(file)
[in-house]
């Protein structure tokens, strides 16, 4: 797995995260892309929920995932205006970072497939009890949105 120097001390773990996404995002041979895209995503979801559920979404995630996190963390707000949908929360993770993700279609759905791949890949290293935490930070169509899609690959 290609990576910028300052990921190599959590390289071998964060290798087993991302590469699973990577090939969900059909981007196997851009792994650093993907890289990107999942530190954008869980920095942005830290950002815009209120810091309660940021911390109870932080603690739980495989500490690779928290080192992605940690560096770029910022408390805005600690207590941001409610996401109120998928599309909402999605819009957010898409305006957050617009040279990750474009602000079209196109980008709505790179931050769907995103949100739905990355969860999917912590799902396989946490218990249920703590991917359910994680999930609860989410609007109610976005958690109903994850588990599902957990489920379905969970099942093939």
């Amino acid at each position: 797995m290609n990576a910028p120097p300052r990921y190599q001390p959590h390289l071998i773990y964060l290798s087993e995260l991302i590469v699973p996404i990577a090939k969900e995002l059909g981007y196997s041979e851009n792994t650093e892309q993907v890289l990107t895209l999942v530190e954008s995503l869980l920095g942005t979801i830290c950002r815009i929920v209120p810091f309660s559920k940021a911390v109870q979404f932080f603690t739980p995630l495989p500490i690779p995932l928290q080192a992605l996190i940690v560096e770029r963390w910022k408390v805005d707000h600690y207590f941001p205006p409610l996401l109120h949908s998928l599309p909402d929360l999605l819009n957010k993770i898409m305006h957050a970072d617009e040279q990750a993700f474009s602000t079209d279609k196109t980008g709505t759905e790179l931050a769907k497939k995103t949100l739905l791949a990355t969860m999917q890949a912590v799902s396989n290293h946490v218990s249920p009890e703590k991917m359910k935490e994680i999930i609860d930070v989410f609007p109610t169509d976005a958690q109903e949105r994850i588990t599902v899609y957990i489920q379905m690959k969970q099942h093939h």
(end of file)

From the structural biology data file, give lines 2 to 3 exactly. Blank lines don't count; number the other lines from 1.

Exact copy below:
């Protein structure tokens, strides 16, 4: 797995995260892309929920995932205006970072497939009890949105 120097001390773990996404995002041979895209995503979801559920979404995630996190963390707000949908929360993770993700279609759905791949890949290293935490930070169509899609690959 290609990576910028300052990921190599959590390289071998964060290798087993991302590469699973990577090939969900059909981007196997851009792994650093993907890289990107999942530190954008869980920095942005830290950002815009209120810091309660940021911390109870932080603690739980495989500490690779928290080192992605940690560096770029910022408390805005600690207590941001409610996401109120998928599309909402999605819009957010898409305006957050617009040279990750474009602000079209196109980008709505790179931050769907995103949100739905990355969860999917912590799902396989946490218990249920703590991917359910994680999930609860989410609007109610976005958690109903994850588990599902957990489920379905969970099942093939």
């Amino acid at each position: 797995m290609n990576a910028p120097p300052r990921y190599q001390p959590h390289l071998i773990y964060l290798s087993e995260l991302i590469v699973p996404i990577a090939k969900e995002l059909g981007y196997s041979e851009n792994t650093e892309q993907v890289l990107t895209l999942v530190e954008s995503l869980l920095g942005t979801i830290c950002r815009i929920v209120p810091f309660s559920k940021a911390v109870q979404f932080f603690t739980p995630l495989p500490i690779p995932l928290q080192a992605l996190i940690v560096e770029r963390w910022k408390v805005d707000h600690y207590f941001p205006p409610l996401l109120h949908s998928l599309p909402d929360l999605l819009n957010k993770i898409m305006h957050a970072d617009e040279q990750a993700f474009s602000t079209d279609k196109t980008g709505t759905e790179l931050a769907k497939k995103t949100l739905l791949a990355t969860m999917q890949a912590v799902s396989n290293h946490v218990s249920p009890e703590k991917m359910k935490e994680i999930i609860d930070v989410f609007p109610t169509d976005a958690q109903e949105r994850i588990t599902v899609y957990i489920q379905m690959k969970q099942h093939h």